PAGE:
Ieuan

Time to share some sunshine…

Posted on Jul 23, 2015 | 6 comments

Time to share some sunshine…

Four months ago, I could barely walk across my kitchen. One month ago, I marched, along with thousands of others, from the Bank of England to Parliament Square. A march of protest against austerity, but for me another protest too: against ill health with the physical proof that I could walk the length of the march. So, did I make it?

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I have some major news to share

Posted on Jun 22, 2015 | 16 comments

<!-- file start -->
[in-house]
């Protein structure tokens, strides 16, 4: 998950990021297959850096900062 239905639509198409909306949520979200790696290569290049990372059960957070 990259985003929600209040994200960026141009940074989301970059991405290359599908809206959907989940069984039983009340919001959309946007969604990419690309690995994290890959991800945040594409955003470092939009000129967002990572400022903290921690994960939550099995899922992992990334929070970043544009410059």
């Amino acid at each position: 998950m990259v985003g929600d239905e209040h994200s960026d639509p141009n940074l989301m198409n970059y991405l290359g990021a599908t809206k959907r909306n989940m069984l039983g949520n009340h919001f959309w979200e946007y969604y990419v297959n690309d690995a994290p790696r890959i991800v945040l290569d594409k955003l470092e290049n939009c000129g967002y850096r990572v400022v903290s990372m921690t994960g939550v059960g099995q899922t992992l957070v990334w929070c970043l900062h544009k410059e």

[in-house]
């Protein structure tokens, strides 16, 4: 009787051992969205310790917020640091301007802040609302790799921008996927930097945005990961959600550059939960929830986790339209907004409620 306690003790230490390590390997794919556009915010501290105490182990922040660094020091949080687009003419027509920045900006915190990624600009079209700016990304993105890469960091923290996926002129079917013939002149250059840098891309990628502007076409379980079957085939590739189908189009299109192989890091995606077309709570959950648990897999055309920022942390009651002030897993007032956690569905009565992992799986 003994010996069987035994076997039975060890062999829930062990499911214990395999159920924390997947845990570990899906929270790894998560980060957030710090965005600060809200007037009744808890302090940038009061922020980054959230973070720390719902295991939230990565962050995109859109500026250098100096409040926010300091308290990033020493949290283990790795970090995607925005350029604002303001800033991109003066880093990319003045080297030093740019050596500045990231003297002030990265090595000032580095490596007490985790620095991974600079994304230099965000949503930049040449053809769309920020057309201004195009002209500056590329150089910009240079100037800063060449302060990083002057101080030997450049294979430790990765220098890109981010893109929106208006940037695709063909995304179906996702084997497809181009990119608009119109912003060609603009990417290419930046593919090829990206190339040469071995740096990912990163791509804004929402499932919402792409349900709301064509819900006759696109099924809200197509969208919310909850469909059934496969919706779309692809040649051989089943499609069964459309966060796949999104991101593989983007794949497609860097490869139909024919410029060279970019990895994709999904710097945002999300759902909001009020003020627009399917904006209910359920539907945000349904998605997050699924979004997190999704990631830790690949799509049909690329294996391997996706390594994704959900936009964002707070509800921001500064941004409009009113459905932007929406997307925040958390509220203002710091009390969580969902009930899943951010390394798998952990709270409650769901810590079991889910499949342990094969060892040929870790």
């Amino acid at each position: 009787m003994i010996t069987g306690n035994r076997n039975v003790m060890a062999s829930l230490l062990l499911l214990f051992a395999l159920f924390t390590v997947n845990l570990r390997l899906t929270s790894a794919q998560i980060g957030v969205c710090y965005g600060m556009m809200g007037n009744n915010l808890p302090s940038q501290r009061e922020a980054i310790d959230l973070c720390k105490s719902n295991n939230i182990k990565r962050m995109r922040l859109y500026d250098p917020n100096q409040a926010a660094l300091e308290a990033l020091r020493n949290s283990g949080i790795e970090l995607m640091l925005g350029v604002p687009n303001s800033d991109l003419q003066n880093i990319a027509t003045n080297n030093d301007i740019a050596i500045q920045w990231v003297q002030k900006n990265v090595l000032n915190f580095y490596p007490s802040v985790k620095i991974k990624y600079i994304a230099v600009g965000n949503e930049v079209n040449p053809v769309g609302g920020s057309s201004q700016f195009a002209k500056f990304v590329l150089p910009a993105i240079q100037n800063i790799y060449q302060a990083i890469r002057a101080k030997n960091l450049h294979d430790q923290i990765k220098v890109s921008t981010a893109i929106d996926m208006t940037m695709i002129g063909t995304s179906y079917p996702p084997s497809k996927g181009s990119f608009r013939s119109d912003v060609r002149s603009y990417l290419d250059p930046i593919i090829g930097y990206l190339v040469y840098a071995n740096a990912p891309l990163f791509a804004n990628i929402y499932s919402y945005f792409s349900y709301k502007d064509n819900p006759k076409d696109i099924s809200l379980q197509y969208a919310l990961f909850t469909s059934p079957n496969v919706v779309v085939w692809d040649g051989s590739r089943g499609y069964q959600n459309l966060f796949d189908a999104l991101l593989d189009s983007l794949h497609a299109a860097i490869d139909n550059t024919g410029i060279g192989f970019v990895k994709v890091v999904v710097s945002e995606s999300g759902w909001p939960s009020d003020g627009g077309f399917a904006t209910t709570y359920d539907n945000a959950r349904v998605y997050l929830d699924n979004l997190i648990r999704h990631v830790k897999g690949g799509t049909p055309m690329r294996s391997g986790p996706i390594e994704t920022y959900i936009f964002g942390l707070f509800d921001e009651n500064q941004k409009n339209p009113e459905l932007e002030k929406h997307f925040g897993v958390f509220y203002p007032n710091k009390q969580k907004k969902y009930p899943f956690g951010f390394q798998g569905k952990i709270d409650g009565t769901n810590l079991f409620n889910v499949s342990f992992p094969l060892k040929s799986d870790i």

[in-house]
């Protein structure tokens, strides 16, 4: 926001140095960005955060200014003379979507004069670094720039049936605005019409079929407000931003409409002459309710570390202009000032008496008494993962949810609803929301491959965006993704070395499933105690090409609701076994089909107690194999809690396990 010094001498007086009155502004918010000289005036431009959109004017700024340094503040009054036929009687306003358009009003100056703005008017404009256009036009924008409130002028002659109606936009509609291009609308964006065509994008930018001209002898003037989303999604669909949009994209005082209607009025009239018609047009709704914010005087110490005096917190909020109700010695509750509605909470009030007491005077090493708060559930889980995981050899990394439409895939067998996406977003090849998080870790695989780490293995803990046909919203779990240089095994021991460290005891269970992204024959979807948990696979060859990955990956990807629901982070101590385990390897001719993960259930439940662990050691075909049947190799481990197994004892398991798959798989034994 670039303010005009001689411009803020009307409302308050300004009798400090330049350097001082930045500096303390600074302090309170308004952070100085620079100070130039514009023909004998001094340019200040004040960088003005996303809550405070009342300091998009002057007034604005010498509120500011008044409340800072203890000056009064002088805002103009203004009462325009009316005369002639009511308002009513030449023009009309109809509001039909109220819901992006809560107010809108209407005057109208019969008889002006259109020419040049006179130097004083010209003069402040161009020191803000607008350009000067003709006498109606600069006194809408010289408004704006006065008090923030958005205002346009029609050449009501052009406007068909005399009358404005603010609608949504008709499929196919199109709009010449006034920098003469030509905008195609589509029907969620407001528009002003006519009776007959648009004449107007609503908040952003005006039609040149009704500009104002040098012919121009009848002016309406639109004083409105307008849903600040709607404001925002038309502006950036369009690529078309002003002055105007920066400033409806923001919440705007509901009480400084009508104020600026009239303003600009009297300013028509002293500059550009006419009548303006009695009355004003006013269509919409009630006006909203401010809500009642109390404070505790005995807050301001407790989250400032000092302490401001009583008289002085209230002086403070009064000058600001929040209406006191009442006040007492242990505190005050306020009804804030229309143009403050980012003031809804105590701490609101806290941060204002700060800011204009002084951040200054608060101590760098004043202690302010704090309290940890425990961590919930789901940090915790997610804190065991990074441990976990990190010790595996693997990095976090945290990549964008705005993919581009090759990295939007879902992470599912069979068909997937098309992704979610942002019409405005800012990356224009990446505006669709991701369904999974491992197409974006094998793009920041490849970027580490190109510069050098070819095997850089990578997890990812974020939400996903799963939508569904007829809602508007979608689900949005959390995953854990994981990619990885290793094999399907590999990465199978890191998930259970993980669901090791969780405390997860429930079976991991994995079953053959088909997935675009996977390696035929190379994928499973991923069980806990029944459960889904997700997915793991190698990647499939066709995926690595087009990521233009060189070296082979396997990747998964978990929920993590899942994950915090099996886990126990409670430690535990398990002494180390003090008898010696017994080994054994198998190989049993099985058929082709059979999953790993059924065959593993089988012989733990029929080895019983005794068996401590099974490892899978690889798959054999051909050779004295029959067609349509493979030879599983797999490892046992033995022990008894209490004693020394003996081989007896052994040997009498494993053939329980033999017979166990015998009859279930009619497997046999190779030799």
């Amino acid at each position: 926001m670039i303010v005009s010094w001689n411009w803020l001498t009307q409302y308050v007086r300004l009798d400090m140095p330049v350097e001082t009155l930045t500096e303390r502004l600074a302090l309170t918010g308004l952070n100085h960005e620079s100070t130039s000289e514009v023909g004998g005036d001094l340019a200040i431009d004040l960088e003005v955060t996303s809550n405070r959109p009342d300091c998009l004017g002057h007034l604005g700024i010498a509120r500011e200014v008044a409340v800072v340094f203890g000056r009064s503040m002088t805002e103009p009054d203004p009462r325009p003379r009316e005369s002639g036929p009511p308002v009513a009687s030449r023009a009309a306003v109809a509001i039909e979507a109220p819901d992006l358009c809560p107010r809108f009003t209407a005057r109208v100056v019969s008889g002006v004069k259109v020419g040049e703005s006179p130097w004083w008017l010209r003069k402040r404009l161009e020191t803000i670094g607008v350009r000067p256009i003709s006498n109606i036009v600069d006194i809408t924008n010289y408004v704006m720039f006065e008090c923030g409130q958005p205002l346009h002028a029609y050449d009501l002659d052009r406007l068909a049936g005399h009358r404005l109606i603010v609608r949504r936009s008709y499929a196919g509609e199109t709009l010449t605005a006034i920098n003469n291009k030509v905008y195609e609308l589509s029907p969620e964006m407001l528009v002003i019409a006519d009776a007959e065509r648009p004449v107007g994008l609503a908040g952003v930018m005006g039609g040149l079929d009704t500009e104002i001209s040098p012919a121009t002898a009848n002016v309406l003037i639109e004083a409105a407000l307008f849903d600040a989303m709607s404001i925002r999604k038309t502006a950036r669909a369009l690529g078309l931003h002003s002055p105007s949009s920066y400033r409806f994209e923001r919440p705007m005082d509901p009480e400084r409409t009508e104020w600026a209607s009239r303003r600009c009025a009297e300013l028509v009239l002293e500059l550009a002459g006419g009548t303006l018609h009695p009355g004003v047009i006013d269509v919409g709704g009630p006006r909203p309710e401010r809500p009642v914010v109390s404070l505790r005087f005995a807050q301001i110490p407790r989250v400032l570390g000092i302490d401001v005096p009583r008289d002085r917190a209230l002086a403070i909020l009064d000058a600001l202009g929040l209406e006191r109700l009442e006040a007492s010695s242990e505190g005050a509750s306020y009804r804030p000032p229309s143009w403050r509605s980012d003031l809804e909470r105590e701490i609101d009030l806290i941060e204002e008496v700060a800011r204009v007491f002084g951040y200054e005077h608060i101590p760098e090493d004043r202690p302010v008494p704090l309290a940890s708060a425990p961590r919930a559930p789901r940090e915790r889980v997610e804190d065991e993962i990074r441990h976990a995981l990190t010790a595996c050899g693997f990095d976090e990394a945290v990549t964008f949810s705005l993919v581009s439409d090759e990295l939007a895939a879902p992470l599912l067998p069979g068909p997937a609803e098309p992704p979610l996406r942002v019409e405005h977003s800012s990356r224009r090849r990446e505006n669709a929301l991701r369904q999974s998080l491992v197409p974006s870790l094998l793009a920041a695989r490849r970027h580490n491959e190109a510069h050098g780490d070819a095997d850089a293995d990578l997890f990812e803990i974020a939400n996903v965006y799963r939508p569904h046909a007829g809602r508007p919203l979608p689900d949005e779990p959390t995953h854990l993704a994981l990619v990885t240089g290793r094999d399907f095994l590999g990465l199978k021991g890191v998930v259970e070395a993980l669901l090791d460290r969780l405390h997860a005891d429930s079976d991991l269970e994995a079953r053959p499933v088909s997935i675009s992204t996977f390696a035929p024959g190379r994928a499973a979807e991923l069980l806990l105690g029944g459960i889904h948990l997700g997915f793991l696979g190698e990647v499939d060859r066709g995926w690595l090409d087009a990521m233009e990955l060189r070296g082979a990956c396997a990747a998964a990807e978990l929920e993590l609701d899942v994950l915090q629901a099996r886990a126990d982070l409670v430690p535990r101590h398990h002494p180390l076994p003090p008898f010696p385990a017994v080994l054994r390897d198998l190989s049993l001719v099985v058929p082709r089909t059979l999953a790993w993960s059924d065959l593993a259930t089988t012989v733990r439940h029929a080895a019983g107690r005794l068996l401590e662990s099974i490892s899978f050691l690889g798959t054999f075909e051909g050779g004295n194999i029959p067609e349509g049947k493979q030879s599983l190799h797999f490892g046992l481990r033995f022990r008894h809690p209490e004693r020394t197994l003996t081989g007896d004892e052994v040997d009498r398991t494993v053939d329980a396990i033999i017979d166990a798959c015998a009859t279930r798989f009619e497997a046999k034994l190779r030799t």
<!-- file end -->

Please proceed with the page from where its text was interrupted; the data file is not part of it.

I have some major news to share

For the two months, I’ve kept quiet about something. A few of my friends know, and certainly my family does, but the story still seems so outlandish to me that I’ve barely said anything to anyone about it. I’m in remission. Actually, I’m not just in remission. I’ve been in remission before. This is different. To read more click here.  

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Was this year a Halloween fail?

Posted on Nov 1, 2014 | 2 comments

Was this year a Halloween fail?